Applications should be submitted online here.

Questions may be directed to the ACS Scholarships Administrator at 312-202-5281 or [email protected].

DC&R Special CME Bundle Pricing

We understand that members may not have earned the Continuing Medical Education (CME) credits they planned with the cancellation of the ASCRS 2020 Annual Scientific Meeting. With hopes you can satisfy your continuing education needs, DC&R  bundled 35 CME credits at a discounted price in a special collection, providing you with a savings of more than 90%. View the collection here.

This special collection of DCR/CME articles offers you the opportunity to earn up to 35 Category I CME credits. Included in the collection are ASCRS Clinical Practice Guidelines, Original Contribution articles and articles from our Resident's Corner section.

Purchase of this time-limited special collection allows you to access a select set of earlier articles and add them to your personal planner at one unique price for a limited time only.

Become A Fellow of the American Society of Colon and Rectal Surgeons

By becoming a Fellow of the ASCRS you will be joining a group of individuals who have been members of the Society for at least two years and maintain their certification through the American Board of Colon and Rectal Surgery. As a Fellow, your ASCRS member benefits will continue, and you will become eligible to serve in leadership positions as well as to enjoy voting rights.
 

The deadline for Fellow applications for this year is approaching. All Fellowship applications must be approved by the membership during the 2021 Annual Business Meeting held during the Virtual Annual Scientific Meeting to be held in April. In order to meet the deadline, we must receive your application no later than February 19, 2021.
 

You may apply to be a Fellow by completing and submitting the application form to [email protected]. The Fellowship application is located on our website. The Join Now section of the website includes in-depth descriptions of member benefits and reasons to maintain your active status in the Society.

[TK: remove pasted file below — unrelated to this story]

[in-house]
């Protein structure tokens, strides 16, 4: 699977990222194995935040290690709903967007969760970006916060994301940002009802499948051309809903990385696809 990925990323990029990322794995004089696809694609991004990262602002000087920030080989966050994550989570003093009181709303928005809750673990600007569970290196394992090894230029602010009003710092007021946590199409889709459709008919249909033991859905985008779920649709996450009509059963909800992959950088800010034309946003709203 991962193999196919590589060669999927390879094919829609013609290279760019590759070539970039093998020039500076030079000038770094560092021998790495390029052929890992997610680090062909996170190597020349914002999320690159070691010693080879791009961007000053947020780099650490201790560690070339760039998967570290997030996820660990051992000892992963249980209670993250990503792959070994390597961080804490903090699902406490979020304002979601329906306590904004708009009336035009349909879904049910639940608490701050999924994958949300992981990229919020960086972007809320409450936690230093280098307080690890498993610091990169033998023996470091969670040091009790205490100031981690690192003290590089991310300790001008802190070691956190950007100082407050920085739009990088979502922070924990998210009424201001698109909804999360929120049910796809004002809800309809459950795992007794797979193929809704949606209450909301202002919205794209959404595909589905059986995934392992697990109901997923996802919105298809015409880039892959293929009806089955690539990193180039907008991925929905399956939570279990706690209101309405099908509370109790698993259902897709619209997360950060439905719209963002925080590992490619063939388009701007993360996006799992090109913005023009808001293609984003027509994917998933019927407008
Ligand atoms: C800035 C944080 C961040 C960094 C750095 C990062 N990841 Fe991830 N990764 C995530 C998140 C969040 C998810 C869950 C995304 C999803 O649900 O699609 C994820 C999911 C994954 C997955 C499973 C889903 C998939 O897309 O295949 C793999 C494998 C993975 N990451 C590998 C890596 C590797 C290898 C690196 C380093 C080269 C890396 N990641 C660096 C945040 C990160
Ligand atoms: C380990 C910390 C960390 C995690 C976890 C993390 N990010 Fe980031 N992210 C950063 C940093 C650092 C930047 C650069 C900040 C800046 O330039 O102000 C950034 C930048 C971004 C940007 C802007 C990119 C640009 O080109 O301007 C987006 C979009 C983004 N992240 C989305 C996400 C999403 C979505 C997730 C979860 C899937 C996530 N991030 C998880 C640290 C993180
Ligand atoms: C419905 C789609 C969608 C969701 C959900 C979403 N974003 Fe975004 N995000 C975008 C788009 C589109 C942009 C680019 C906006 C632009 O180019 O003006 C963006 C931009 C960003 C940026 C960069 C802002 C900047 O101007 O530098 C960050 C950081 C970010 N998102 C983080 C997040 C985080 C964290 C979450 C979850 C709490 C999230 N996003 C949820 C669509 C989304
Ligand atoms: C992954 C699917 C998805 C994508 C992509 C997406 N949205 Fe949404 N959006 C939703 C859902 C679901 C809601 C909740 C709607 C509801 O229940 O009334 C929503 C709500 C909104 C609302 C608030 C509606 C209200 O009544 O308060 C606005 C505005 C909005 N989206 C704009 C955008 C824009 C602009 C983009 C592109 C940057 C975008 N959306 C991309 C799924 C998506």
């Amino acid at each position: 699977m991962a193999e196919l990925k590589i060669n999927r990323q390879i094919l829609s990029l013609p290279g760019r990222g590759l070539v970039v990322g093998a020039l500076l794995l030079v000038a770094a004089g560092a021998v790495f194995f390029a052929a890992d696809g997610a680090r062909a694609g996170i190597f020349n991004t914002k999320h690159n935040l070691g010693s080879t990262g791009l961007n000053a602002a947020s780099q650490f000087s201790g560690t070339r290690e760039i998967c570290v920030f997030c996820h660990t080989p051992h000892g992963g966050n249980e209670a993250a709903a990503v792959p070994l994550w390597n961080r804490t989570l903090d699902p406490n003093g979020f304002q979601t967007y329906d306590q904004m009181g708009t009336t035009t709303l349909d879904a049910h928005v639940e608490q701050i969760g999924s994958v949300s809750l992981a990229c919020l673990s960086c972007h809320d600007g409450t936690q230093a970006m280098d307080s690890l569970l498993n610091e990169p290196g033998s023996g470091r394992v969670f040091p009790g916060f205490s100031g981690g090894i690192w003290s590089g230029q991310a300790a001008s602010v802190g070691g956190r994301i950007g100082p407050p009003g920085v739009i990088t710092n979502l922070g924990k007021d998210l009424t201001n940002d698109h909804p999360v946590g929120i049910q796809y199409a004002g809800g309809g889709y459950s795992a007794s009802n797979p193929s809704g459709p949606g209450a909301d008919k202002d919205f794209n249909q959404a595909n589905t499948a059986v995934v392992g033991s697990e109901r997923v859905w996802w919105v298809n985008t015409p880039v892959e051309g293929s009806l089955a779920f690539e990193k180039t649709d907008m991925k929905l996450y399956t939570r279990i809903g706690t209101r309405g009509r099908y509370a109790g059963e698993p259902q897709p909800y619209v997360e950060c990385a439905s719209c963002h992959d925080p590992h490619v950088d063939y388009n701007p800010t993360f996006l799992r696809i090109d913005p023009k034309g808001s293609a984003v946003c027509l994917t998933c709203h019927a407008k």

If you have any questions, please contact [email protected].

Twelve Colon and Rectal Sessions at Upcoming 2021 ACS Clinical Congress

There are 14 Advisory Councils of surgical specialties within the American College of Surgeons. The Advisory Council for Colon and Rectal Surgery consists of representatives from the Board of Regents and two specialty societies—American Society of Colon and Rectal Surgeons and Colon and Rectal Program Directors Association; one representative from the Board of Governors; and two representatives from the American Board of Colon and Rectal Surgery. Within the past several years, with the support of the College’s Board of Regents, the Advisory Council has begun to serve an expanded role within the College.
 
This year over 400 session submissions were reviewed for inclusion in ACS’s 2021 Clinical Congress. The Advisory Council for Colon and Rectal Surgery submitted 12 proposals and had seven accepted. The Advisory Council for Colon and Rectal Surgery is also co-sponsors on five other sessions, resulting in 12 colon and rectal sessions at the upcoming Annual Clinical Congress.  The Advisory Council also sponsors and selects the speaker for the Abcarian Lectureship.  The colon and rectal surgery sessions are some of the best attended year over year with some sessions having more than 1,000 attendees at each meeting.  Many of the moderators, co-moderators and speakers are Fellows of ASCRS.
 
 
 
Submitted and Accepted by Advisory Council for Colon and Rectal Surgery:
 
  • Colorectal Anastomotic Leaks: Prevention, Early Detection and Novel Treatments
  • Pilonidal Disease: Go Big or Go Small?
  • Diverticulitis: Real Life Decisions for Real Life Cases
  • "I Want My Stoma Closed": Optimal Evaluation, Timing and Performance of Surgery
  • Inflammatory Bowel Disease: The Surgeons Role in the Multidisciplinary Management
  • Management of Anorectal Disease
  • Clostridium Difficile Colitis: What Every Surgeon Should Know
 
Co-Sponsored and Accepted Sessions:
 
  • The Difficult Stoma: How to Manage and Create a Safe and Functional Stoma in Challenging Circumstances (Young Fellows)
  • Total Neoadjuvant Therapy for Rectal Cancer: Watch and Wait (Young Fellows)
  • Emergency Surgical Diseases of the Colon (General Surgery)
  • Management of Severe Gastrointestinal Bleeding (General Surgery)
  • Treatment of Rectal Cancer in the Community (Board of Governors Surgical Care Delivery Workgroup)